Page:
Time to show lead­er­ship on the world stage when it comes to Ro­hingya

Cape Times - - INSIGHT - Shan­non Ebrahim

NO BIG power is go­ing to take mil­i­tary ac­tion to save the Ro­hingya from what the UN Hu­man Rights chief called this week a “text­book case of eth­nic cleans­ing” in Myan­mar.

It will be the Sre­brenica mas­sacre all over again, just with­out the mi­rage of UN safe havens.

Chap­ter 7 of the UN Char­ter will not be in­voked to stop the car­nage, nor will any coali­tion of the will­ing be as­sem­bled. The bru­tal mas­sacres of Ro­hingya will con­tinue as they flee Myan­mar’s scorched earth pol­icy.

Even eco­nomic sanc­tions against Myan­mar are un­likely to al­ter the gov­ern­ment’s course of rid­ding its ter­ri­tory of what it con­sid­ers “Ben­gali” un­de­sir­ables.

Over the past three weeks 300 000 Ro­hingyas have fled to Bangladesh, 40 vil­lages were burnt to the ground and 2 000 to 3 000 peo­ple have been killed. It seems the in­ter­na­tional com­mu­nity al­ways waits for the sit­u­a­tion to be­come so grave that ev­ery ac­tion it con­tem­plates is too late.

As Africans, we know only too well, what in­ac­tion by the big pow­ers in the face of geno­cide means in terms of hu­man lives and de­struc­tion.

In the case of Rwanda the cost was 800 000 lives in 100 days. It was for this rea­son that the AU was de­ter­mined to es­tab­lish a rapid re­ac­tion standby force that would in­ter­vene in cases of gross hu­man rights abuses on the con­ti­nent, and par­tic­u­larly geno­cide.

Just be­cause the vic­tims of geno­cide this time are dark-coloured Mus­lims in Asia, who are largely con­sid­ered state­less, doesn’t ab­solve us from the re­spon­si­bil­ity of of­fi­cially rais­ing our voices in their de­fence.

For 40 years the Ro­hingya have been go­ing through some of the same forms of dis­crim­i­na­tion black South Africans were sub­jected to un­der apartheid.

They are not al­lowed to travel, get mar­ried, or re­ceive health care with­out spe­cial per­mis­sion, are sub­jected to forced labour and ster­il­i­sa­tion, and are not al­lowed to own land. They have en­dured mas­sacres and rape in a cy­cle of eth­nic ha­tred per­pe­trated by the Myan­mar se­cu­rity forces and right-wing Bud­dhists.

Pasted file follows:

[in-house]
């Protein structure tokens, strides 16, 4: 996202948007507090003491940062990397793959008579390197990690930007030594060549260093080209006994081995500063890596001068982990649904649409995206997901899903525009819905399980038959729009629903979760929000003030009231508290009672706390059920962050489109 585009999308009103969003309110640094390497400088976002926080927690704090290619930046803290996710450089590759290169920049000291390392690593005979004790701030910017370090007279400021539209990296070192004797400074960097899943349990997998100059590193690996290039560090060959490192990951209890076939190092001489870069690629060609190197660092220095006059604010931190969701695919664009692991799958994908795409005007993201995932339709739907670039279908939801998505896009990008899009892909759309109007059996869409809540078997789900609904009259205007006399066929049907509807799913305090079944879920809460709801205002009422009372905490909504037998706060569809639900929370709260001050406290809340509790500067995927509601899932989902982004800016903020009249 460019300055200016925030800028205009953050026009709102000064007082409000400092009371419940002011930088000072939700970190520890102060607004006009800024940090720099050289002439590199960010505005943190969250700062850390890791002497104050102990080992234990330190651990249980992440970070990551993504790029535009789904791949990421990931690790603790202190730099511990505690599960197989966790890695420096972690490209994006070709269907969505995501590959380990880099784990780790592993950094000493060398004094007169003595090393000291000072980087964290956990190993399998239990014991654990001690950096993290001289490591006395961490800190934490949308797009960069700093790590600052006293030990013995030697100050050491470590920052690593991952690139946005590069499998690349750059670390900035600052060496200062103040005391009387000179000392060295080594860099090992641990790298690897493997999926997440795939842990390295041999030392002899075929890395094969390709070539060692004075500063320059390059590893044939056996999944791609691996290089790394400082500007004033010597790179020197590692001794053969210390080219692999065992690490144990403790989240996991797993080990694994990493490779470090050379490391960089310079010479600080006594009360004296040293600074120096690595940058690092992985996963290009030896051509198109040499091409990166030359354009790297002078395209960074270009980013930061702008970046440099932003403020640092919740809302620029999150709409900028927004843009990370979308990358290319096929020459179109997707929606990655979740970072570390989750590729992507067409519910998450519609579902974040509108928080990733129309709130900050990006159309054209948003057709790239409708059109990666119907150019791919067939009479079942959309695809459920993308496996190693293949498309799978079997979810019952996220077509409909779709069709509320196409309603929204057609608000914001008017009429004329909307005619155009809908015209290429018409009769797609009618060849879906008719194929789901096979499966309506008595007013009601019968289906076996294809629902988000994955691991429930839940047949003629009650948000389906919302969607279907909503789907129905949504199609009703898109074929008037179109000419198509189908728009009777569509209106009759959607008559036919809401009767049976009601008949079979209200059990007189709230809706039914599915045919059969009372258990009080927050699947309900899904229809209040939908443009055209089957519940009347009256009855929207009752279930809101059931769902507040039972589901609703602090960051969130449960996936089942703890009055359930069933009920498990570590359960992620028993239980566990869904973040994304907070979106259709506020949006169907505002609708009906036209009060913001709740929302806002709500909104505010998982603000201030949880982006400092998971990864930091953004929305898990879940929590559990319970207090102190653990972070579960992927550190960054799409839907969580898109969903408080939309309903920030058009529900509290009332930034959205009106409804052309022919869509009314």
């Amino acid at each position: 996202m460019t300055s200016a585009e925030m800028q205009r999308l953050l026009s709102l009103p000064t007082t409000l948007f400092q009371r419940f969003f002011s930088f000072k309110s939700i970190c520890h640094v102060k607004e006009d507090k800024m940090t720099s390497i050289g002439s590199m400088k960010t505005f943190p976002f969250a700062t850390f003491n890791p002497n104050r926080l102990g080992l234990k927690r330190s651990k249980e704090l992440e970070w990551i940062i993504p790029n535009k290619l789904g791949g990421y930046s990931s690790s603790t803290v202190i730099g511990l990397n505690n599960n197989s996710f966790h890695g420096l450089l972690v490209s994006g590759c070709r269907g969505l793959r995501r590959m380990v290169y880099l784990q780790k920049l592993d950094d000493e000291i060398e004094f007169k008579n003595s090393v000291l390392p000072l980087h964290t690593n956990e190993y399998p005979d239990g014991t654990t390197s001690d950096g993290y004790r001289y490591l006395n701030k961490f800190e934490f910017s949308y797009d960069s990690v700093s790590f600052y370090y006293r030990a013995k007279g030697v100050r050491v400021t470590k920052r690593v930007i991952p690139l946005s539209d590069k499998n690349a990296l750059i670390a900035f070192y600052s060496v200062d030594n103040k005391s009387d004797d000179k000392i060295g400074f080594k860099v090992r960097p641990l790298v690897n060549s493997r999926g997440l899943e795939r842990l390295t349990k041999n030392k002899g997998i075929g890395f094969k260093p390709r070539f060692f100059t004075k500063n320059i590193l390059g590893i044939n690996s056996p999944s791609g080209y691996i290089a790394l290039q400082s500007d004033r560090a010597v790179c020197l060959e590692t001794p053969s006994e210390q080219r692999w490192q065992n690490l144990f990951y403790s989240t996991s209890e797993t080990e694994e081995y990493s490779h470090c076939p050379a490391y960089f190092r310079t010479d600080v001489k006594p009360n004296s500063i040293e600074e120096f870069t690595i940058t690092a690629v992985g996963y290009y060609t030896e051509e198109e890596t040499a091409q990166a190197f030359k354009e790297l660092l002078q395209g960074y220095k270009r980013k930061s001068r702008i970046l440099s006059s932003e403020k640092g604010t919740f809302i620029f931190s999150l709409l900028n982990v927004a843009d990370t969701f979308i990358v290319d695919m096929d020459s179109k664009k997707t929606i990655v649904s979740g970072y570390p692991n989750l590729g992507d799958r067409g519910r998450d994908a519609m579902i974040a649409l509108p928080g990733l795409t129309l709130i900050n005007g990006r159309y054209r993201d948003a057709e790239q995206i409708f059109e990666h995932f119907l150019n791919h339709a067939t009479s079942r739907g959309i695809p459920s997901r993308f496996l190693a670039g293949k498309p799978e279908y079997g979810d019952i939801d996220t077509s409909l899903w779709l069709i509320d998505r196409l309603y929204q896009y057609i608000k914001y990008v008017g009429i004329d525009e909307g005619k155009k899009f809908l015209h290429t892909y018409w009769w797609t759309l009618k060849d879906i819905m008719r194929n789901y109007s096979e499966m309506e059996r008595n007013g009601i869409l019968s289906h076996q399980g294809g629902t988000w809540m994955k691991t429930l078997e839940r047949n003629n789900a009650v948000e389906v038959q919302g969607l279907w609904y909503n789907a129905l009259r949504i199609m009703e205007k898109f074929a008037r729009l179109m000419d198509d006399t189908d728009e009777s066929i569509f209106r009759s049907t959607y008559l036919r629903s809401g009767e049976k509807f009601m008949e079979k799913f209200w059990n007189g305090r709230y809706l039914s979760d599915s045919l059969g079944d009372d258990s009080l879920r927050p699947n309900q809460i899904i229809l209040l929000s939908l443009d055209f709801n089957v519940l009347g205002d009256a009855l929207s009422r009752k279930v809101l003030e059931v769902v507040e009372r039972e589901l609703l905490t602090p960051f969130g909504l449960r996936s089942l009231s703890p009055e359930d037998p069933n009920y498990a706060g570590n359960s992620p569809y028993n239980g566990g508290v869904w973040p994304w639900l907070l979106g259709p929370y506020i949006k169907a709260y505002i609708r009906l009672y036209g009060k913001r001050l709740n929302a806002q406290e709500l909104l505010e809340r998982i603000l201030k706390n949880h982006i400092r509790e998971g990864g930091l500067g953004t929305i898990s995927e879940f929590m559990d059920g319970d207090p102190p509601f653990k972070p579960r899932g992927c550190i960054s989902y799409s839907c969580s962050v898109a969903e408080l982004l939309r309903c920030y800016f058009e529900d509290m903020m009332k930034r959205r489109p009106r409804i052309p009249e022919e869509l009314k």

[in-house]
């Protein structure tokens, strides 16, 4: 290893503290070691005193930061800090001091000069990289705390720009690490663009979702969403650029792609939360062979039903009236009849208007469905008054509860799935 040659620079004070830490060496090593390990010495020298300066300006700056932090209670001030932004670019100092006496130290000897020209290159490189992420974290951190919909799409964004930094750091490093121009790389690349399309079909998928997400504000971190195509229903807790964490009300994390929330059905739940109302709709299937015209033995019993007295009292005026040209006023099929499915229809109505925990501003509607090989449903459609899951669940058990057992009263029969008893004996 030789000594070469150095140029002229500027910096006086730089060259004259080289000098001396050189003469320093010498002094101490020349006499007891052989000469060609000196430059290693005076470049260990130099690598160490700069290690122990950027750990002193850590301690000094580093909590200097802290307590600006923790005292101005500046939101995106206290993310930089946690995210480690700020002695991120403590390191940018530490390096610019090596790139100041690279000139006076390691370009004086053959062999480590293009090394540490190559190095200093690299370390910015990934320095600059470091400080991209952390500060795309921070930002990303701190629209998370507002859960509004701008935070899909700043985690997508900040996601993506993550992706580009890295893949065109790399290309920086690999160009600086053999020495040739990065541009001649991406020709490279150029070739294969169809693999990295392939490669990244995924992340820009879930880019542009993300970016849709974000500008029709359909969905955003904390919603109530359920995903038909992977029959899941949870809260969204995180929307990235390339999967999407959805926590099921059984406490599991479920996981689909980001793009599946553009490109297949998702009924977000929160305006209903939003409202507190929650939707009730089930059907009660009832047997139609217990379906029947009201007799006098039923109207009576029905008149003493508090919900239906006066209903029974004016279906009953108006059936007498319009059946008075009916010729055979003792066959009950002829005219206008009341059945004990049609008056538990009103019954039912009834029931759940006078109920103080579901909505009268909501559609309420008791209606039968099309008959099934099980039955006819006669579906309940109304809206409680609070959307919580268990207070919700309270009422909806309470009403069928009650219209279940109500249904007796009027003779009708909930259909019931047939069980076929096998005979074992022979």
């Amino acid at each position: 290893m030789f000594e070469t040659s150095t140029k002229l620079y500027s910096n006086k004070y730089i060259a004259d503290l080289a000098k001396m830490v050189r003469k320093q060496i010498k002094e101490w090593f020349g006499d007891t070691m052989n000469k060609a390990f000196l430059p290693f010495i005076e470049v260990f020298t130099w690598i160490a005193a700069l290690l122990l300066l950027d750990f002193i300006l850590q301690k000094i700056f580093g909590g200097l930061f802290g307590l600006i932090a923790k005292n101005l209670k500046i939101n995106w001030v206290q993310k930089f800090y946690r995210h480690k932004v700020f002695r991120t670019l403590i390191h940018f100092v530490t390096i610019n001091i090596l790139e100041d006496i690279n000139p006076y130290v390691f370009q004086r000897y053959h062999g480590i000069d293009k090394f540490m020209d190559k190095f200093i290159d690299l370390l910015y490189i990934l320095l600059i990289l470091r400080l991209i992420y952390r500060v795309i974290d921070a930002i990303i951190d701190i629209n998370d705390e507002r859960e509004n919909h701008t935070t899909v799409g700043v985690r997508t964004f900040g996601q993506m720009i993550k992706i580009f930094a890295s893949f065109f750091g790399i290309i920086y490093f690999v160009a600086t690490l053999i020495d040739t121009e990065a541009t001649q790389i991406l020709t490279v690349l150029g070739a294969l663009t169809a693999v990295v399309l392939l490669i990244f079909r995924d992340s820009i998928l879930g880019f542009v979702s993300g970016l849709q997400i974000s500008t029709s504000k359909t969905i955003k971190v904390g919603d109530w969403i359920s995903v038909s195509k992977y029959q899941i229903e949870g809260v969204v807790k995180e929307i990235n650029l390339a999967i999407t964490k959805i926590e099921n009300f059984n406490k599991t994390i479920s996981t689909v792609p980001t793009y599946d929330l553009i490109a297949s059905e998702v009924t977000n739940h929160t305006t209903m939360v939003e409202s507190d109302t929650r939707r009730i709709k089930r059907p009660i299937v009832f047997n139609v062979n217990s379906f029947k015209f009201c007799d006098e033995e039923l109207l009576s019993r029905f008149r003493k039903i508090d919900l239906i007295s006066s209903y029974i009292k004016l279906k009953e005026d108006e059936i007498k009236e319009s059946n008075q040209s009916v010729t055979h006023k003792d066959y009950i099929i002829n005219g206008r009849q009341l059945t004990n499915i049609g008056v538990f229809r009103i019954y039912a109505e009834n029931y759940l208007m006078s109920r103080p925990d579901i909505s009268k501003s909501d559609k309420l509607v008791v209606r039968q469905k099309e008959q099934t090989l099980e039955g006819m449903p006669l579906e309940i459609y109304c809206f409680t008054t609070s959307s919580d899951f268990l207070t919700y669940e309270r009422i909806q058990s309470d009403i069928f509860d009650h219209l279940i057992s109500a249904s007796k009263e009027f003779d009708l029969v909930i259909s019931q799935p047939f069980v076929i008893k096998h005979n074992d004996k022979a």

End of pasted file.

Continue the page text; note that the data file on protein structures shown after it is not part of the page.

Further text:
When we were suf­fer­ing un­der apartheid, we ex­pected the rest of the world to raise the in­jus­tice of our sit­u­a­tion ro­bustly at ev­ery in­ter­na­tional fo­rum. We ex­pected pro­gres­sive gov­ern­ments around the world to fight for our rights in po­lit­i­cal fo­rums.

Given our own di­rect ex­pe­ri­ence with op­pres­sion, South Africa as a mid­dle power, which still main­tains some moral au­thor­ity in the world, should speak out force­fully against what is hap­pen­ing to the Ro­hingya.

We can­not leave it to our re­tired cler­gy­men like Arch­bishop Emer­i­tus Des­mond Tutu, along­side the other for­eign No­bel Lau­re­ates, to con­demn the “slow burning geno­cide”. It is time for us to find our moral con­science again and show lead­er­ship on the world stage when it comes to hu­man rights. It is what Madiba would have ex­pected of us.

We have noth­ing to lose by tak­ing a stand, but ev­ery­thing to gain. We don’t de­pend on Myan­mar as a mar­ket for our goods, nor do we rely on the gas pipe­line that passes through the Rakhine state.

We hold no flame for Aung San Su Kyi who has com­pro­mised her prin­ci­ples since be­com­ing state coun­sel­lor, and failed to raise her voice to pro­tect the rights of her own peo­ple. If any­thing she has ex­posed her moral bank­ruptcy by call­ing crit­i­cism of mas­sacres against Ro­hingya “an ice­berg of mis­in­for­ma­tion.”

Just as we have said “never again” to an­other geno­cide in Africa, we need to con­demn the per­pe­tra­tors who re­fer to the Ro­hingya as ver­min, dis­ease and ra­bid dogs.

The Bud­dhist mili­tia and se­cu­rity forces who gang-rape women and be­head chil­dren from vil­lage to vil­lage have to be held ac­count­able for their crimes.

Th­ese are the same crimes which took place in 2012 and 2016 that are re­cur­ring all over again, largely due to the fact they were car­ried out with im­punity. Myan­mar is not a sig­na­tory to the Rome Statute so pros­e­cu­tions can only take place if the crimes against the Ro­hingya are re­ferred to the ICC, by the UN Se­cu­rity Coun­cil.

While jus­tice needs to be done, the long-last­ing so­lu­tion lies in the im­ple­men­ta­tion of the rec­om­men­da­tions of Kofi An­nan’s re­port on the Ro­hingya, ear­lier this year.

The re­port ad­dresses the root causes of the prob­lem and puts for­ward a clear road map on how to re­verse decades of op­pres­sion and in­jus­tice.

The re­port calls for unim­peded ac­cess for hu­man­i­tar­ian ac­tors and jour­nal­ists to Rakhine state; an in­de­pen­dent and im­par­tial in­ves­ti­ga­tion into crimes com­mit­ted, and the per­pe­tra­tors to be held to ac­count.

It calls for the pro­tec­tion of the rights of the Ro­hingya in terms of free­dom of move­ment, so­cial and eco­nomic de­vel­op­ment, cit­i­zen­ship, ac­cess to health and ed­u­ca­tion, and par­tic­i­pa­tion in pub­lic life.

Th­ese are the rights we ex­pect all Africans to en­joy, and if hu­man se­cu­rity is in­di­vis­i­ble then we need to fight for the rights of the Ro­hingya.

Picture: FACE­BOOK

FOR THE LOVE OF PAR­ENTS: Nezam, a Ro­hingya flee­ing from Myan­mar to Bangladesh, walked seven daysthrough forests car­ry­ing his el­derly par­ents, who are un­able to walk, on his shoul­ders.

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